Fifty percent of drivers surveyed across the UK and Germany by Veracode and IDC are concerned about the security of connected cars’ driver-aid applications such as adaptive cruise control, self-parking and collision avoidance systems, reflecting an equal level of concern with the safety of the whole vehicle. IDC predicts a security lag of up to three years before vehicles’ systems catch up with cyber threats.

IDC’s research and interviews with major automobile manufacturers found that:

  • Driver-downloaded applications pose a security challenge. When drivers add applications that were not developed by the manufacturer, the vehicle is exposed a whole new range of potential attacks and vulnerabilities.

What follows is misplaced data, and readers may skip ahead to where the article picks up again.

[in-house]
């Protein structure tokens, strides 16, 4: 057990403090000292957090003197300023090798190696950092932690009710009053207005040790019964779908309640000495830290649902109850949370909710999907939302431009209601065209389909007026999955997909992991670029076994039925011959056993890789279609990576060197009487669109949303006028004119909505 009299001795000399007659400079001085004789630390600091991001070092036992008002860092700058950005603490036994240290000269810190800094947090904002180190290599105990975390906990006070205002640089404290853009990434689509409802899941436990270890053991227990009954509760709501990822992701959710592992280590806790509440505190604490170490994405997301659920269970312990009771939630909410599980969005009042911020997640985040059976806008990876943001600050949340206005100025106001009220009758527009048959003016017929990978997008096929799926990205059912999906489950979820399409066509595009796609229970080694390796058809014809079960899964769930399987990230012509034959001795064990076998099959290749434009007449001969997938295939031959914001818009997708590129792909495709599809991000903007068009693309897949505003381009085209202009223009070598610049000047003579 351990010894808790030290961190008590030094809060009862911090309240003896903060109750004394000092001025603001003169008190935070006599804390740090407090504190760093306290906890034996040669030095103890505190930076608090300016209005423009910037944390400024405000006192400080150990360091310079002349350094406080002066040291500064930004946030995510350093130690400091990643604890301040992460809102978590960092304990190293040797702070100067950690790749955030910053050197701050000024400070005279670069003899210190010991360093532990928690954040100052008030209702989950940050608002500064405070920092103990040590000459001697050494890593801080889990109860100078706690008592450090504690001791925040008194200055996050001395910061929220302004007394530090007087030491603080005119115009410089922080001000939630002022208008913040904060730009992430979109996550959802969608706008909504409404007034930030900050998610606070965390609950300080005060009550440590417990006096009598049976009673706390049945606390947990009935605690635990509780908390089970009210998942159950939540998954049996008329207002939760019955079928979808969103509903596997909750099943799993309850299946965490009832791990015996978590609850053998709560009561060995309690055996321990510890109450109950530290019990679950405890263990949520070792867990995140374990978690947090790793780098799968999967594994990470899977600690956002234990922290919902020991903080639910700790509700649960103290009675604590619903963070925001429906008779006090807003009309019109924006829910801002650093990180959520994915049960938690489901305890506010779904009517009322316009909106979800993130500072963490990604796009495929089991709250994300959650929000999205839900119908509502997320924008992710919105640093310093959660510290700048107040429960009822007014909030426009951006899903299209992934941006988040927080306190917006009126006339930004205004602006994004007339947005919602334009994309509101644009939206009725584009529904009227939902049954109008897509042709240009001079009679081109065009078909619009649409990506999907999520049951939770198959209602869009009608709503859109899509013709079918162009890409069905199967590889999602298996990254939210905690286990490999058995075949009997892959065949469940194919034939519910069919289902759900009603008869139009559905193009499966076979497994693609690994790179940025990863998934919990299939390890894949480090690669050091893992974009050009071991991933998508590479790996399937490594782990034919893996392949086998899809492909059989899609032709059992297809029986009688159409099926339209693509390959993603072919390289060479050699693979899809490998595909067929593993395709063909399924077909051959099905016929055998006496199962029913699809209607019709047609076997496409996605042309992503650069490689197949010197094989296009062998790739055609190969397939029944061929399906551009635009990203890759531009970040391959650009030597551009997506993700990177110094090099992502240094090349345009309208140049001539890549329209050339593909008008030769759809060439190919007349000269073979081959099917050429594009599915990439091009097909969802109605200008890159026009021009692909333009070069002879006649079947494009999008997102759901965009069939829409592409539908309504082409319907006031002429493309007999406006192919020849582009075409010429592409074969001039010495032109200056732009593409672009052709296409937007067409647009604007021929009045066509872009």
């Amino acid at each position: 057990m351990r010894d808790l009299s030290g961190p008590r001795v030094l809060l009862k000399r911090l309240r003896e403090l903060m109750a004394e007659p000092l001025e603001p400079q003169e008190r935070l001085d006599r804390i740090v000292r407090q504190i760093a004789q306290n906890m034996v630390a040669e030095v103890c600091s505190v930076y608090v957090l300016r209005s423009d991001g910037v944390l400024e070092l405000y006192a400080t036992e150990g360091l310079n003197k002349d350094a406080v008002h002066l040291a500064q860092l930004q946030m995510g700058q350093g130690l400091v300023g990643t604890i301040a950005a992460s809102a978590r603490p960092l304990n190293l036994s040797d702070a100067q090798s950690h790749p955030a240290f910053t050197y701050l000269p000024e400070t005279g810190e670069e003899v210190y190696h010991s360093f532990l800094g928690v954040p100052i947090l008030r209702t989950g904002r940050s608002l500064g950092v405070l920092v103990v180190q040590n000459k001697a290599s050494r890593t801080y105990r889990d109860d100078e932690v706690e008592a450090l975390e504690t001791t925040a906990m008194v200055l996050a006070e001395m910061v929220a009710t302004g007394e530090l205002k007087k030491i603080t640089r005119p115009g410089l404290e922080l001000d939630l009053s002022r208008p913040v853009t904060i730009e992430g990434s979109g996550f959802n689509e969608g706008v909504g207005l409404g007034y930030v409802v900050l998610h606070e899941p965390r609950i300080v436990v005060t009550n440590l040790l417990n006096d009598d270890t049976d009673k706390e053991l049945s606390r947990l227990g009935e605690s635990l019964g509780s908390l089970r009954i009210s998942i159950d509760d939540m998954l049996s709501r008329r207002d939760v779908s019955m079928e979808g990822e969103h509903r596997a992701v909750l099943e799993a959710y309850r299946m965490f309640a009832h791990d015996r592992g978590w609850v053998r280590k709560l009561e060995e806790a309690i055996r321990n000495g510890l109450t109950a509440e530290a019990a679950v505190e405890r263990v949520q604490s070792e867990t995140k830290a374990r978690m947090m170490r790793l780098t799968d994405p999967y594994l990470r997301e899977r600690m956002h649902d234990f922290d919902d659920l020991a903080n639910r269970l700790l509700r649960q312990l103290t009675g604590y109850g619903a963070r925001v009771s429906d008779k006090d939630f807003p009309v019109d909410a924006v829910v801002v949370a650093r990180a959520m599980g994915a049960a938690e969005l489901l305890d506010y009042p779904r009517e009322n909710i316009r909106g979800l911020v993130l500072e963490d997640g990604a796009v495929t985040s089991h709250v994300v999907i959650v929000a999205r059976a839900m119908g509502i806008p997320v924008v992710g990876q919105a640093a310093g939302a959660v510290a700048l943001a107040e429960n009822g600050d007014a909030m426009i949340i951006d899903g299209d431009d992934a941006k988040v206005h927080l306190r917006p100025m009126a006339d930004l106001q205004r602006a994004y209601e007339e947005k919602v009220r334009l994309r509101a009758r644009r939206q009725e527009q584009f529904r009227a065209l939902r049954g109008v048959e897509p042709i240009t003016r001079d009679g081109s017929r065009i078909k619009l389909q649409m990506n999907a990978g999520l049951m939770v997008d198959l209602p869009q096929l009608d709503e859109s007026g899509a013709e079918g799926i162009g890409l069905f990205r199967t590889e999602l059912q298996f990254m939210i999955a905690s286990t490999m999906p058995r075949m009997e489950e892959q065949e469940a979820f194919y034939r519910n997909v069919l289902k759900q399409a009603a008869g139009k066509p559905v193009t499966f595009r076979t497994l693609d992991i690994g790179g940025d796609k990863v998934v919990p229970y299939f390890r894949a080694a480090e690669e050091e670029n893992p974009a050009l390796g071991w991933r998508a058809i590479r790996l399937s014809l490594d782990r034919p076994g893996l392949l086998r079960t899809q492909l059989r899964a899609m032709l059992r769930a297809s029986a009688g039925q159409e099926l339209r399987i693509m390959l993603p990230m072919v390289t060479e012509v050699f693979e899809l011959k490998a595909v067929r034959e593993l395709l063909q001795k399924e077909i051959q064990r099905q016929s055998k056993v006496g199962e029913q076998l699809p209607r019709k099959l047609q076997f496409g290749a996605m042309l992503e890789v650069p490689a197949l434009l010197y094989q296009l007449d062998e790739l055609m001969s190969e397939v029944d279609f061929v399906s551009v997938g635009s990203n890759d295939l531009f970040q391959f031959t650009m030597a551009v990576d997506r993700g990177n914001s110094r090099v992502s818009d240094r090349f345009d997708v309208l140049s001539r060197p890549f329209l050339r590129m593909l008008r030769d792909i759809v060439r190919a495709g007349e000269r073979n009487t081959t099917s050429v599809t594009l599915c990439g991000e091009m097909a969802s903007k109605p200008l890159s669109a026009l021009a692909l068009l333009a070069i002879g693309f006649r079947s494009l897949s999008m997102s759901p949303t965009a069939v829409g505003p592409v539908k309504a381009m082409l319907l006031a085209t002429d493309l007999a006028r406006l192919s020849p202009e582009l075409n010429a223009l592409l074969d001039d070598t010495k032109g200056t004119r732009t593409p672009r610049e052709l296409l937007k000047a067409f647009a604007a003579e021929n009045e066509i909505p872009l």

• 87 percent of drivers polled believe all aspects of safety – including applications’ resiliency to a cyberattack – rests with the manufacturer, regardless of whether the in-car application was developed by the car manufacturer or not.
  • Manufacturers do not feel they need to worry about drivers’ data privacy, but 46 percent of drivers are concerned over this issue, particularly as applications continue to integrate. If, for example, a navigation system is developed to locate, reserve and pay for parking automatically, the potential for credit card data to be at risk arises.